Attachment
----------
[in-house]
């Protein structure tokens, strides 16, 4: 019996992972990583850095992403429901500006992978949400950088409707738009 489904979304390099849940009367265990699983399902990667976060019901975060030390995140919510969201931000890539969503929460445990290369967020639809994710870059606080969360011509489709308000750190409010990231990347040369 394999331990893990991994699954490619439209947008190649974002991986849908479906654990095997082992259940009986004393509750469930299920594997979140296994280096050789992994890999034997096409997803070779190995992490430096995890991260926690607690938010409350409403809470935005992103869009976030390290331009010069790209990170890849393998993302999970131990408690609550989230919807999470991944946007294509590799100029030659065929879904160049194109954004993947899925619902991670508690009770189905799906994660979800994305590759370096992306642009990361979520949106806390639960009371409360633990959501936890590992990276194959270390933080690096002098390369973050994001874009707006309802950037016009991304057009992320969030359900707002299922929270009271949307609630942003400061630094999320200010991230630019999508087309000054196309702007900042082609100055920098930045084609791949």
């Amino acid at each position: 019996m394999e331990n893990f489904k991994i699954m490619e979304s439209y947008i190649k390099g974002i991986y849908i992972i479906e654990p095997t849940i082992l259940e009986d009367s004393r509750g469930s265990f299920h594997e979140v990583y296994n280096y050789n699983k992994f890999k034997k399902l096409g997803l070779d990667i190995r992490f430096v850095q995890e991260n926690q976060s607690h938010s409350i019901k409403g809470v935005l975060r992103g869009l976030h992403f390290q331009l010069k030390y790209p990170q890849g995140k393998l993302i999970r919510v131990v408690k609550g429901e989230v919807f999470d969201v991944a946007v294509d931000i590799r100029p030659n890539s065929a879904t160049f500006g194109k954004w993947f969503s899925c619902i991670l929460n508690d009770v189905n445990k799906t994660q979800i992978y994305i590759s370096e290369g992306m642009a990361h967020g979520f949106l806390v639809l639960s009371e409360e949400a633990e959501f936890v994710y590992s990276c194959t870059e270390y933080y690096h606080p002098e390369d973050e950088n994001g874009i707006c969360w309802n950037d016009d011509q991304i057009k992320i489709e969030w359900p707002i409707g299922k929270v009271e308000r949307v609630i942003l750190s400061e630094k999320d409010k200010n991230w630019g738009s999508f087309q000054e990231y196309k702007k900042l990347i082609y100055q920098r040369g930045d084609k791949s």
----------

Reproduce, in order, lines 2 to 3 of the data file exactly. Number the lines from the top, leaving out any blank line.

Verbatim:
């Protein structure tokens, strides 16, 4: 019996992972990583850095992403429901500006992978949400950088409707738009 489904979304390099849940009367265990699983399902990667976060019901975060030390995140919510969201931000890539969503929460445990290369967020639809994710870059606080969360011509489709308000750190409010990231990347040369 394999331990893990991994699954490619439209947008190649974002991986849908479906654990095997082992259940009986004393509750469930299920594997979140296994280096050789992994890999034997096409997803070779190995992490430096995890991260926690607690938010409350409403809470935005992103869009976030390290331009010069790209990170890849393998993302999970131990408690609550989230919807999470991944946007294509590799100029030659065929879904160049194109954004993947899925619902991670508690009770189905799906994660979800994305590759370096992306642009990361979520949106806390639960009371409360633990959501936890590992990276194959270390933080690096002098390369973050994001874009707006309802950037016009991304057009992320969030359900707002299922929270009271949307609630942003400061630094999320200010991230630019999508087309000054196309702007900042082609100055920098930045084609791949």
């Amino acid at each position: 019996m394999e331990n893990f489904k991994i699954m490619e979304s439209y947008i190649k390099g974002i991986y849908i992972i479906e654990p095997t849940i082992l259940e009986d009367s004393r509750g469930s265990f299920h594997e979140v990583y296994n280096y050789n699983k992994f890999k034997k399902l096409g997803l070779d990667i190995r992490f430096v850095q995890e991260n926690q976060s607690h938010s409350i019901k409403g809470v935005l975060r992103g869009l976030h992403f390290q331009l010069k030390y790209p990170q890849g995140k393998l993302i999970r919510v131990v408690k609550g429901e989230v919807f999470d969201v991944a946007v294509d931000i590799r100029p030659n890539s065929a879904t160049f500006g194109k954004w993947f969503s899925c619902i991670l929460n508690d009770v189905n445990k799906t994660q979800i992978y994305i590759s370096e290369g992306m642009a990361h967020g979520f949106l806390v639809l639960s009371e409360e949400a633990e959501f936890v994710y590992s990276c194959t870059e270390y933080y690096h606080p002098e390369d973050e950088n994001g874009i707006c969360w309802n950037d016009d011509q991304i057009k992320i489709e969030w359900p707002i409707g299922k929270v009271e308000r949307v609630i942003l750190s400061e630094k999320d409010k200010n991230w630019g738009s999508f087309q000054e990231y196309k702007k900042l990347i082609y100055q920098r040369g930045d084609k791949s």